‘If there is one Celtic fan out there who is angry at Victor Wanyama moving to Southampton because of his popularity among us, then he is no fan of Celtic. Wanyama will always be thought of very highly among Celtic fans, even though his spell was somewhat short. That’s nobody’s fault though, none of us knew just how good he would turn out to be. I’d say it’s down to the misunderstanding of Southampton’s ambition. I’ve heard a lot of fans mentioning this, but look at QPR last season! I’m not for one minute saying the same will happen at Southampton, but it’s always something to keep in mind when buying significantly in the transfer market.’

On the flipside some Saints fans are worried about paying such a price (a Scottish record) for an SPL player as often they flop in the Premier League. Fair point or overly negative view of the SPL?

100% overly negative view towards the SPL. Often players move to England from Celtic, or any club in Scotland in that matter. I think I can honestly say though that it’s not down to ‘winning a better league’ or ‘doing well in England’. It’s chasing the wage. Every player does it now; they are more interested in the wage on offer than what trophies they could win. It’s the sad day and age we are in at the moment. You only have to look at Falcao to confirm this.’

We have a growing army of Ex-Bhoys now, will there be any soft spots developing for Saints with Boruc and Wanyama likely to be regular starters?

‘You’ve forgotten Jos Hooiveld and Danny Fox! Truth be told, I like to see how all ex Celtic players are getting on. There’s a frightening amount of ex-players going around the now who’ve been at Celtic. Wigan, Southampton and Aberdeen are the main suspects, and then you have Swansea with Ki. I must admit, I like to watch Swansea play more than anyone elsein England, the football they play is outstanding! But back to the point, yeah not just myself but all Celtic fans will always keep a lookout for ex-players. Whenever one scores we go mental about it on Twitter! I’d like to quickly touch on one of your players, Luke Shaw. I love this boy, a wonderful left back with bags of potential. I predict a move to Arsenal next year!’

So there we have it, all in all this looks to be an extremely positive signing for Saints, and one that I get the feeling will become a fans favourite pretty quickly!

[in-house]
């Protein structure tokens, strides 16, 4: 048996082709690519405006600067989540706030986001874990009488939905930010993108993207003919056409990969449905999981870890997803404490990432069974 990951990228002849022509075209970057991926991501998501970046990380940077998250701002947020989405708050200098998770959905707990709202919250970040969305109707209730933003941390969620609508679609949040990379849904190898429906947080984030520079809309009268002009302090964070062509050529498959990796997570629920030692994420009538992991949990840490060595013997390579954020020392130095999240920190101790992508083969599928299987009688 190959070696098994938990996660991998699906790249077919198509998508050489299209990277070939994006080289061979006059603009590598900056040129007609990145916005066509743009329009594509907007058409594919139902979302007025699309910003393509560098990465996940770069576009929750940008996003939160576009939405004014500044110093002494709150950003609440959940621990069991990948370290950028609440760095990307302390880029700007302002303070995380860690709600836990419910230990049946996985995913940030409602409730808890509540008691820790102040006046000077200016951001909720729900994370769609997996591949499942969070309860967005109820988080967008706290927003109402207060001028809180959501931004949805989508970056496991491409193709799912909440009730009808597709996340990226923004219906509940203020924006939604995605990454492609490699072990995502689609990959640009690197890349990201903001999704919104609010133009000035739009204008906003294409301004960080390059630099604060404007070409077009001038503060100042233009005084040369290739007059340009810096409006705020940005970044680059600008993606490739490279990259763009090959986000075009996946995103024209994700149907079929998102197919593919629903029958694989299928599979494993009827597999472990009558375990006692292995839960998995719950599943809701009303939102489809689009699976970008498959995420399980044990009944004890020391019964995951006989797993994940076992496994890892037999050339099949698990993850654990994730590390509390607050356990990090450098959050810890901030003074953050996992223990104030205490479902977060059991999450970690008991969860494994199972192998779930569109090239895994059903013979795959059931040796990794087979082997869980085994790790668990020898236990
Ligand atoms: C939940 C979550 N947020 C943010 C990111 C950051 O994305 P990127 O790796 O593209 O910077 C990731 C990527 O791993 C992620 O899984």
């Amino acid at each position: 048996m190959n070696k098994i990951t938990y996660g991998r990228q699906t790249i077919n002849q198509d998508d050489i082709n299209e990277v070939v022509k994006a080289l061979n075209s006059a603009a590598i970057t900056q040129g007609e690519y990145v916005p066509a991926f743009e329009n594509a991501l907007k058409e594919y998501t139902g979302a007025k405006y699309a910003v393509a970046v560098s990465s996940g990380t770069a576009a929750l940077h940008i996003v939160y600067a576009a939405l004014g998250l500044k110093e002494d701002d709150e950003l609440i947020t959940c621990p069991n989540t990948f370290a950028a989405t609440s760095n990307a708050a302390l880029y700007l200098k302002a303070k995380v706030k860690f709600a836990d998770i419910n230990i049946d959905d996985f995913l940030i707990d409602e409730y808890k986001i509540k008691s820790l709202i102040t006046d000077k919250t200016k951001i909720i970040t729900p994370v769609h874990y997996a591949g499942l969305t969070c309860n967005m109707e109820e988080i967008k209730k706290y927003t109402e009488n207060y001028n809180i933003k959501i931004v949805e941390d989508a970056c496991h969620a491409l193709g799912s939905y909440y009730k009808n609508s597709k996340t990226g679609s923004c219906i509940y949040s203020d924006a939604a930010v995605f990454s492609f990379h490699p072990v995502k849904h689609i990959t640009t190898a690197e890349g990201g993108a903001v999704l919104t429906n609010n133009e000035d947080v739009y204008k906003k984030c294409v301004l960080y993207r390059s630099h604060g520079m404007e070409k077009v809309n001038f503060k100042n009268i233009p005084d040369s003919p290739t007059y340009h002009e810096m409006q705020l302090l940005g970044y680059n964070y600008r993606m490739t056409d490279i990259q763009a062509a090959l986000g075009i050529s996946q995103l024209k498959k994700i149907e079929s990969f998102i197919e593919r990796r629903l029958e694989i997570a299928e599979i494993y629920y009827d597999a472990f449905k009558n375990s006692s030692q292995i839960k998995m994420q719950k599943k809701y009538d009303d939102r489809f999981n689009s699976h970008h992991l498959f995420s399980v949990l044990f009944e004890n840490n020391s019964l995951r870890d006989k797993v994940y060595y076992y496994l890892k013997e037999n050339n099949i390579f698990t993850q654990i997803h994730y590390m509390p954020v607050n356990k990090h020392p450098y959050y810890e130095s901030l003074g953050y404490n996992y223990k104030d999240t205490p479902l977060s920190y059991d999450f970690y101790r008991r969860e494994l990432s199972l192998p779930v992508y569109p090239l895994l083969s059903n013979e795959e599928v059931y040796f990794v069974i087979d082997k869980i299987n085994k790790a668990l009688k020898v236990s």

All eyes on the official twitter account tomorrow!

Chris

Played For Both: Saints & Latics

Well after the debacle that was the Manchester United team, I have surprisingly fared a little better with a shared Wigan Athletic team, even getting people in the right positions and players that have been registered players with both clubs.

Considering the two clubs share very little history it was relatively easy to pick a team and I even had a spare keeper (Dave Beasant)!

Here goes:-

TeamGoalkeeper

Eric Nixon

Born in Manchester Nixon began his professional career in 1983 at Maine Road with City, while at the club he earned the feat of playing for a club in every English division in one season, while on loan at Wolves, Bradford, Saints and Carlisle in 1986/87. He made four appearances at The Dell in that season, providing cover for Peter Shilton. He eventually joined Tranmere Rovers and made over 340 appearances for the Wirral club before several loan moves in the mid-90’s. He signed for Wigan in 1998 (initially on loan) and played three times before heading back to Tranmere. Nixon retired in 2004 and went into coaching and Elvis-impersonating!

Eric Nixon
Eric Nixon

Defender

Jeff Kenna

Dubliner Kenna joined the Southampton youth academy in 1987 and turned pro in 1989. He was a highly rated right full back during his time at the Dell and played in the defeated ZDS final team. Having played over 110 times for Saints he was sold to new money Blackburn Rovers for £1.5 million in 1995. He played over 150 times for Rovers but fell down the pecking order and was sent out on loan moves in 2001. One of those was to the DW Stadium. He played six times for Wigan before heading to Birmingham City. He returned to Ireland in 2008 and became player/manager of Galway United, he quit to take over the reigns at St. Patrick’s Athletic in 2009 but lasted less than a year and now coaches in the United States.

Jeff_KennaDefender

Fitz Hall

‘One Size’ started his career in his native London with West Ham, but was released as a youth player, he signed for Barnet but it didn’t work out there either and he dropped into non-league football. He was managed at Chesham United by Bob Dowie, brother of former Saints striker Iain who took him to Oldham Athletic in 2002. His fantastic first season in Greater Manchester saw him propelled to the Premier League in 2003 with Saints. Though Hall didn’t perform badly for Saints, he couldn’t force his way past Lundekvam and Svensson at the heart of Saints defence, having played just 11 times for the club he rejoined Dowie at Crystal Palace. It was 2006 when he made his way to the Latics, but his time at the DW seemed to be littered with injuries, own goals and suspensions. Once Peter Taylor moved on Hall was out of favour and left for QPR in 2008. Now playing at Watford.